Tallis served at court under four monarchs duringhis long life (Henry VIII, Edward VI, Mary, andElizabeth) as singer, organist, choir trainer, andcomposer. His musical genius and his years of service atcourt were recognised in 1573 by the granting of alicense which allowed him and his supposed pupilWilliam Byrd to maintain a monopoly over the printingand publication of music and music paper for 21 years.
This extraordinary royal favour seems to have followedhard on the heels of the finest musical achievement ofhis career, the composition of the forty-voice motetSpem in alium. In 1567 the Mantuan composerAlessandro Striggio came to London; he brought withhim Ecce beatam lucem, a motet in forty parts.
According to a recollection of 1611, a music-lovingDuke (possibly the Duke of Norfolk) 'asked whethernone of our Englishmen could set as good a song'.
Consequently, 'Tallis, being very skilful, was felt to trywhether he would undertake the matter, which he did,and made one of forty parts which was sung in the LongGallery at Arundel House'. Arundel House, offLondon's Strand, belonged to Norfolk's father-in-law,the Earl of Arundel, who ran a strong musicalestablishment. Moreover the Earl of Arundel also had acountry residence, Nonsuch Palace, which had anoctagonal banqueting-hall. At Nonsuch Palace theoctagonal hall would presumably have necessitated aperformance of Spem in alium 'in the round', theoctagon accommodating eight choirs of five voiceseach. It is unlikely that early audiences were eitheraware that all forty voices enter together for the firsttime at the fortieth semibreve, or that the piece lasts 69longs (in the Latin alphabet, where I and J are the sameletter, T=19, A=1, L=11, L=11, I=9, S=18, so TALLIS= 69). But those fortunate listeners surely shared themost impressive aural experience of their lives, and thenumber symbolism is a mark of the fact that when Tallisattempted something that must have seemed impossibleto the average musician of his day, he still had techniquein reserve.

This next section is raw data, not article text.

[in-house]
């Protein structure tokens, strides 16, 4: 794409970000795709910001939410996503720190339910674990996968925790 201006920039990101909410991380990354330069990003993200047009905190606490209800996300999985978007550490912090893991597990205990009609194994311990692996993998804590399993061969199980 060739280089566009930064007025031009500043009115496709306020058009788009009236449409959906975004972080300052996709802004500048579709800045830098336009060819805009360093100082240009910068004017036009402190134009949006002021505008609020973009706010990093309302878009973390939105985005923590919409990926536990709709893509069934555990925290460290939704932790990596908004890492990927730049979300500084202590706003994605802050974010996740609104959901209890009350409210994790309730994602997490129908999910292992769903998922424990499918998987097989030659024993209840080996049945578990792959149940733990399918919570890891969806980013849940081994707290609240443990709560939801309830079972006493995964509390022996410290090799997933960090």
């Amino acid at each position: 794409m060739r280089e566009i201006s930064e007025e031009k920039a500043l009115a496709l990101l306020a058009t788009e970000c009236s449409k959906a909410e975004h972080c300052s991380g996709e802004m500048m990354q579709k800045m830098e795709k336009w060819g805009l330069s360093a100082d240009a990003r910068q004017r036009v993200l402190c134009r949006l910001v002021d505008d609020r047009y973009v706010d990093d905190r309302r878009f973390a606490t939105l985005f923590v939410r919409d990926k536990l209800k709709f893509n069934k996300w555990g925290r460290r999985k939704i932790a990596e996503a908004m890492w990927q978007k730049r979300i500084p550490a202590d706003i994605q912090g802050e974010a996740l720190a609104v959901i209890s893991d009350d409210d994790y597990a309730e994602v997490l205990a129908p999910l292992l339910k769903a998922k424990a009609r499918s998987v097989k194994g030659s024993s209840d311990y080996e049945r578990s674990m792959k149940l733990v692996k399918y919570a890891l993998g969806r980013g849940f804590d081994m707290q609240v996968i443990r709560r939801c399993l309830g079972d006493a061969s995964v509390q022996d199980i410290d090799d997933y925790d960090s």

This recording of Spem in alium was made using'surround sound' (available on Naxos SACD 6.110111and DVD-A 5.110111). The forty voices were arrangedto form four sides of a huge St-Chad cross: Choirs 1 & 2to the West, 3 & 4 to the North, 5 & 6 to the East, and 7& 8 to the South. The recording was made to celebratethe 500th anniversary of Tallis's birth and the 21stbirthday of Oxford Camerata -- old members of OxfordCamerata met with their new counterparts for thisperformance of Tallis's masterpiece.Jeremy Summerly